One reason I continue to support Glamour, even though I’ve slowly cut most fashion mags out of my life (why is the subject of a post for another day), is that they seem to actually be trying to include a wider variety of beauty and spread a more empowering message, and I like to vote with my dollars to encourage that.  Indeed, this issue featured a shot of plus size model Lizzie Miller, made famous by her naked photo that appeared in Glamour.  It also featured an ad that says “YOU are beautiful” that I’m thinking of taping to my computer monitor.  Other things I liked seeing included a letter from Eve Ensler encouraging readers to embrace themselves as emotional beings, and advice from Ellen DeGeneres to “Find out who you are and be that person. That’s what your soul was put on this earth to be. Find that truth, live that truth, and everything else will come.”  Stuff like that almost makes up for ads targeting me for 0 calorie jello snacks (God forbid a woman consume a calorie!), ads for SlimQuick supplements (yay quackery!), and ads for tobacco products (can’t we just say no to accepting money from companies that peddle death?).

Anyway, this month’s cover girl is Victoria Beckham, with an adorable spread featuring her looking glamorous while cuddling with puppies and schlepping groceries and trying to seem “normal” as a pop star turned fashion icon with a soccer hottie for a husband can seem.  And, as I read through the interview, I found myself wishing Glamour had maybe edited Posh’s interview a bit. Because reading that Posh said this made me mad: Continue reading “dear vickie b.”

better left to the pros

My hair BEFORE the incident.
My hair BEFORE the incident.

Some things, I like to say, are better left to the professionals.  Like teaching.  And doctoring.

And now, hair cutting.

I have a difficult time with getting my hair cut.  I’m pretty sure my mom trimmed my hair as a small kid, and the same lady cut my hair from the third grade until my wedding day.  I even drove home from college to have her cut m hair, because she was the only one who understood my cowlicks, my hair’s weird ways of refusing to hold both a curl and a straightening, my baby-fine texture, my scalp’s sensitivity.  She saw me through the great DIY highlighting disaster that left me with ORANGE HAIR.  We went through a lot together.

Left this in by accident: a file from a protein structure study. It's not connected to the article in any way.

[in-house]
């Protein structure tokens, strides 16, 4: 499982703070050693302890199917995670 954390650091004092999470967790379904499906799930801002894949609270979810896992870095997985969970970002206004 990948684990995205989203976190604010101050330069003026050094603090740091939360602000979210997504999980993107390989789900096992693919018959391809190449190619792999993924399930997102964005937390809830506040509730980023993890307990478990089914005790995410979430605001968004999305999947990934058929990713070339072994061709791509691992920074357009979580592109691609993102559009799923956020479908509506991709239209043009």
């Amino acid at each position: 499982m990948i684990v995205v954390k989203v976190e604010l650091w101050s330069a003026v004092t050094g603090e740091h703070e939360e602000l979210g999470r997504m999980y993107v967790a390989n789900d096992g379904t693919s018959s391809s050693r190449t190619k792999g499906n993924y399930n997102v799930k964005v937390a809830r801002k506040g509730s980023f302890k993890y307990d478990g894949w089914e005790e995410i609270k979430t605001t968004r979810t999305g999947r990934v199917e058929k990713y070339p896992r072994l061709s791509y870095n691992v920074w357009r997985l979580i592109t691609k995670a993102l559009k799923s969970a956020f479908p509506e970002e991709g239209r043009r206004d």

And then I moved 1000 miles away, where all our friends were also transplants, where I worked with a bunch of dudes.  How was I supposed to find a good stylist?  How would any stylist be as good as Joan?  So I went to MasterCuts and kept to simple styles.  And other women always seem shocked, but seriously, MasterCuts can give you long layers or a classic bob as well as anywhere, don’t hate.  But after a while with MasterCuts, I began to feel that trimming my hair would be easy enough for me to do myself.  Or better yet, since I can’t reach or see the back of my head very well, for Jon to do!  He can even cut a straight line better than I can!  So today we decided to try it… Continue reading “better left to the pros”

untag!

sarah cracks upUntag! Untag!

Have you ever seen this, written by someone on Facebook, as a comment on a photo of herself?  Have you ever WRITTEN this on a photo of yourself?  Have you ever snatched the camera after a group photo, checked out the photo on the tiny screen, and either deleted the photo or insisted it be retaken because you don’t like the way you look?  Has a friend ever shown you a picture of yourself, told you how great you look, or how funny, or what a great moment it was, and all you’ve been able to see is how weird your nose or chin or hair or ears or *insert pet insecurity here* looks?

I have.

It’s because we’re completely irrational about our own appearances.  I think most women go through life with NO IDEA how beautiful they are.  And I’m not just saying that in a completely naive, kumbayah sort of way.  I mean it.  I have friends who look all sorts of ways, and there are moments with each of them when I just think they are heart-stoppingly beautiful.  And as I have begun to realize this about them, about all the people I know, in all their shapes and sizes and with all their hair textures and nose shapes and smiles, and with all their beauty, I have realized that this is the way they see me too.

All of this comes to mind, NOW, because of a post I read over at The Rotund (for friends who have enjoyed Shapely Prose, the Rotund is a site by Marianne Kirby, who cowrote a book with Shapely Prose’s Kate Harding), about Marianne coming to accept having her picture taken.  She writes,

Every time a friend comes to me and says, oh, I have this great picture of you, it is a chance to see what they see….it’s beautiful to have these images of everyone. Different bodies, different people, different lives.

When I hid from photos, I stole that from people. Every time I dodged out of a photo, well, that person might remember I was there but they can’t share it with anyone else the way I can share these images with you.

When I really think about the way I see my friends in pictures, the way I love captured moments, and laughter, and smiles, and the way I am not in any way thinking about their ears sticking out or their chins looking “fat” (this is a common thought of mine, and yes I know, it’s ENTIRELY INSANE), when I really think about that…then I have to think about pictures of myself differently too. Even pictures in which I am making insane facial expresses (I tend to overdo it with the facial expressions) or have horrible posture or just generally look less-than-stellar. When I think about the way I see my friends and loved ones in pictures, I have to see pictures of me differently. I have to be a little bit kinder to myself.

So tag away.  Sure, frame that group shot in which I look gawky and slightly deranged but am laughing my head off.  Because you know what? Maybe a lot of the time I DO look slightly deranged while laughing my head off.  And I can’t just give up on capturing memories because of silly insecurities.  I don’t want to steal that memory from myself or anyone else.  Because I’m learning to look at myself the way I look at others, with a more loving gaze.  I’m sure in 50 years all we’ll be thinking when we look at them is how beautiful we were and what good times we had.